I think an aftermarket 12 volt seat heater pad is around 50-60 watts. I would say a cabin heater needs maybe 1.5kW if it's really cold. 0,5-1kW if it's around 0 C.

Five seconds on Google tells me a 2.0 TDI uses 0,7 liters per hour to idle. That's 100 hours on a full 70 liter tank then. ~50 hours on a normalish EV battery when using a kW?

So I guess the new SI defined unit of time called SOON™️ is 50 hours then.
 
Looks like our definitions of winter are a bit different. :LOL:
I grew up in Wisconsin, with the occasional -30F to -40F windchill, sometimes colder. :) I'm just talking about the minimums for survival as a thought experiment.
 
Five seconds on Google tells me a 2.0 TDI uses 0,7 liters per hour to idle. That's 100 hours on a full 70 liter tank then. ~50 hours on a normalish EV battery when using a kW?
But if it is far below 0°C, especially with a bit of cold wind, I'm not sure just idling will keep your engine warm enough to keep you car at a decent temperature.
 
But if it is far below 0°C, especially with a bit of cold wind, I'm not sure just idling will keep your engine warm enough to keep you car at a decent temperature.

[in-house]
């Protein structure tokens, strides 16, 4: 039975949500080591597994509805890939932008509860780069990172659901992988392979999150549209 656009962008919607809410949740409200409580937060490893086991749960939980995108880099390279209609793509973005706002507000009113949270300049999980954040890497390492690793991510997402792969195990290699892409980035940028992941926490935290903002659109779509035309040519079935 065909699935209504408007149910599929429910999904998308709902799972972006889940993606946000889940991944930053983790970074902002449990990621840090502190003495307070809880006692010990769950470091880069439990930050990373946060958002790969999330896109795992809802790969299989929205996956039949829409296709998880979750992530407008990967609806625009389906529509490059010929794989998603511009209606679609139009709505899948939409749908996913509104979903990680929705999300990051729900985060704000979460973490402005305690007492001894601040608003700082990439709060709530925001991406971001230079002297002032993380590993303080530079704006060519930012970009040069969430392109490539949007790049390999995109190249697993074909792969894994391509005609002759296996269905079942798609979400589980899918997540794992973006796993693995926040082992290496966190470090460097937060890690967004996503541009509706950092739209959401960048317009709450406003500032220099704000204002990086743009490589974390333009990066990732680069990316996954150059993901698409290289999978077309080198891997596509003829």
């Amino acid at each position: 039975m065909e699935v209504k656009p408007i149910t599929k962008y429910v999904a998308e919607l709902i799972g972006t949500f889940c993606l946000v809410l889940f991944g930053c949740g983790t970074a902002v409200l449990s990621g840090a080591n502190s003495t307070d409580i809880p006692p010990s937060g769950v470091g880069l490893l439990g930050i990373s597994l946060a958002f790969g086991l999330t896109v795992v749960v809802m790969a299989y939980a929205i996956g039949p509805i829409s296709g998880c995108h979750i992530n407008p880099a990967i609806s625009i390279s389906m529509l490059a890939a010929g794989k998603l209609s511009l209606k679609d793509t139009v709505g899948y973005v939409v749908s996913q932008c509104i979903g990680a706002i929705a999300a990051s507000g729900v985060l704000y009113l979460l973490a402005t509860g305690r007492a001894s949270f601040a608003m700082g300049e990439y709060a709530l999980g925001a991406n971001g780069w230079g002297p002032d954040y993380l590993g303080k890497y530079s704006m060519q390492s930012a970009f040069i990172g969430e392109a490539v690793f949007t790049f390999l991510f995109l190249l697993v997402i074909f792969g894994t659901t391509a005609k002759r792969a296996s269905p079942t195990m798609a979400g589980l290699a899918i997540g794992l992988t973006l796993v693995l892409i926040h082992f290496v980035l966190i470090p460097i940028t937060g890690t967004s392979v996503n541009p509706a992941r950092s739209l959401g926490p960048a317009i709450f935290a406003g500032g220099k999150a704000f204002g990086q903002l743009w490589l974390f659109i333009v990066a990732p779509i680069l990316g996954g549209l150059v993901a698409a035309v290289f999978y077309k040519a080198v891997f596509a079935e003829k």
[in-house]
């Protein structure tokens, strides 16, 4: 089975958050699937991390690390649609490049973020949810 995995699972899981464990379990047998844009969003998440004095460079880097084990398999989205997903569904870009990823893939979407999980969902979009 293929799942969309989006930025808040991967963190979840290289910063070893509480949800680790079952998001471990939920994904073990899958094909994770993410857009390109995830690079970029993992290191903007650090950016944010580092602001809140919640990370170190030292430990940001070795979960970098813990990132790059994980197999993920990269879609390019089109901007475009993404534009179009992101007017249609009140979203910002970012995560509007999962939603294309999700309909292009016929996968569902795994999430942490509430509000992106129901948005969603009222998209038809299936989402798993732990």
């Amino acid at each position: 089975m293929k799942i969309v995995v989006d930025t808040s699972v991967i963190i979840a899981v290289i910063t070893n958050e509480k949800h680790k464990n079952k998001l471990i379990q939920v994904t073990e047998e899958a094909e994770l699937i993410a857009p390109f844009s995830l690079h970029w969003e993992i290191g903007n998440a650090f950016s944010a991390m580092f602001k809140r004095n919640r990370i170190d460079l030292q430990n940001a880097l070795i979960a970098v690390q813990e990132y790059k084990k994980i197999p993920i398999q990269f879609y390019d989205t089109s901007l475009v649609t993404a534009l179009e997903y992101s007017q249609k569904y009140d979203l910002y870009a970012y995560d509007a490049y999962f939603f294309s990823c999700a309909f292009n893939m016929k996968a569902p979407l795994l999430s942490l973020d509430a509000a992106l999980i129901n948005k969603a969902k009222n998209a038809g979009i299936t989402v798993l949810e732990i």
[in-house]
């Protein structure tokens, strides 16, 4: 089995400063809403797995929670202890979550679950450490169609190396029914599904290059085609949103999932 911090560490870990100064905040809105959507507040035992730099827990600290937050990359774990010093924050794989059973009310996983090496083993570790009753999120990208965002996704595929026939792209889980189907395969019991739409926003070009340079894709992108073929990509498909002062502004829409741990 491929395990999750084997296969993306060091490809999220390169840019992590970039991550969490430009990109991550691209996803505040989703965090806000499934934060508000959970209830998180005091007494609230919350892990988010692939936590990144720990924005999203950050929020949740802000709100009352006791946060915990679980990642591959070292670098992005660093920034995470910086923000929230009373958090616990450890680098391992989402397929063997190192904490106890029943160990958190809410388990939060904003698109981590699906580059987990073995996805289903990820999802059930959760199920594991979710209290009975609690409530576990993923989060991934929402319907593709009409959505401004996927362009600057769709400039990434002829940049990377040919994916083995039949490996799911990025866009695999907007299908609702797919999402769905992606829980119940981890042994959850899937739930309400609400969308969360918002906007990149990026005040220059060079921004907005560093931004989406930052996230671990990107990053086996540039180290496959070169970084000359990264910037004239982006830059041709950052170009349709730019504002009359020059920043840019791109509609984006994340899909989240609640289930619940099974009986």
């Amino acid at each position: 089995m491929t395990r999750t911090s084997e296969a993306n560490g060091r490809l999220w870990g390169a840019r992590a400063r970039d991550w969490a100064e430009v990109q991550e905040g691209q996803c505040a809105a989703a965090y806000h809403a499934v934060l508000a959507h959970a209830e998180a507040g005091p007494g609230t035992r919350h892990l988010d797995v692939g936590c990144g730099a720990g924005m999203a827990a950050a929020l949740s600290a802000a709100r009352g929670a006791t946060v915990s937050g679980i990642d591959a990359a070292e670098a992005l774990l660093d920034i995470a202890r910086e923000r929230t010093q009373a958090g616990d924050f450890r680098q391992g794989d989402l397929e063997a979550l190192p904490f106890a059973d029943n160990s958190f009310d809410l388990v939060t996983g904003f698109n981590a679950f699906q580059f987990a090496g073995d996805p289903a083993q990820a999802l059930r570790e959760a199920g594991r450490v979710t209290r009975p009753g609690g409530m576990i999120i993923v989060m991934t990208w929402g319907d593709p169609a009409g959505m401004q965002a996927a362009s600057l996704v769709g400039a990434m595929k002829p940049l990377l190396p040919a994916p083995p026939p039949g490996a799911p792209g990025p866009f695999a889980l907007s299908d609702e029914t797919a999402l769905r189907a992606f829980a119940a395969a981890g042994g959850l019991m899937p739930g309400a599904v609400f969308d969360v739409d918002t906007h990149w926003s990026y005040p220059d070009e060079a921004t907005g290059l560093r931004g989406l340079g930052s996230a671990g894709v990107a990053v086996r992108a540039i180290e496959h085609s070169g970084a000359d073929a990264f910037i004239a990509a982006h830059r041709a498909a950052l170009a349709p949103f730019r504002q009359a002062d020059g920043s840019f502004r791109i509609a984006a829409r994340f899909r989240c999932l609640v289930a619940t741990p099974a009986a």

Webasto heaters are a thing. I'm going to be warm and toasty for as long as I've got diesel.
 
A couple/few years ago, there was a bad snow storm on the East coast that left people stranded for days and the ICE vehicles needed to be refueled. The EVs were all fine.
 
A couple/few years ago, there was a bad snow storm on the East coast that left people stranded for days and the ICE vehicles needed to be refueled. The EVs were all fine.

I'm sure there are people that go out with 10% battery, just like there are people that conk out on the freeway because "apparently this car didn't have a low fuel light"
 
I'm sure there are people that go out with 10% battery, just like there are people that conk out on the freeway because "apparently this car didn't have a low fuel light"


So the idiots set the standard? As noted above, only a fool sets out in a storm without filling up the tank or batteries.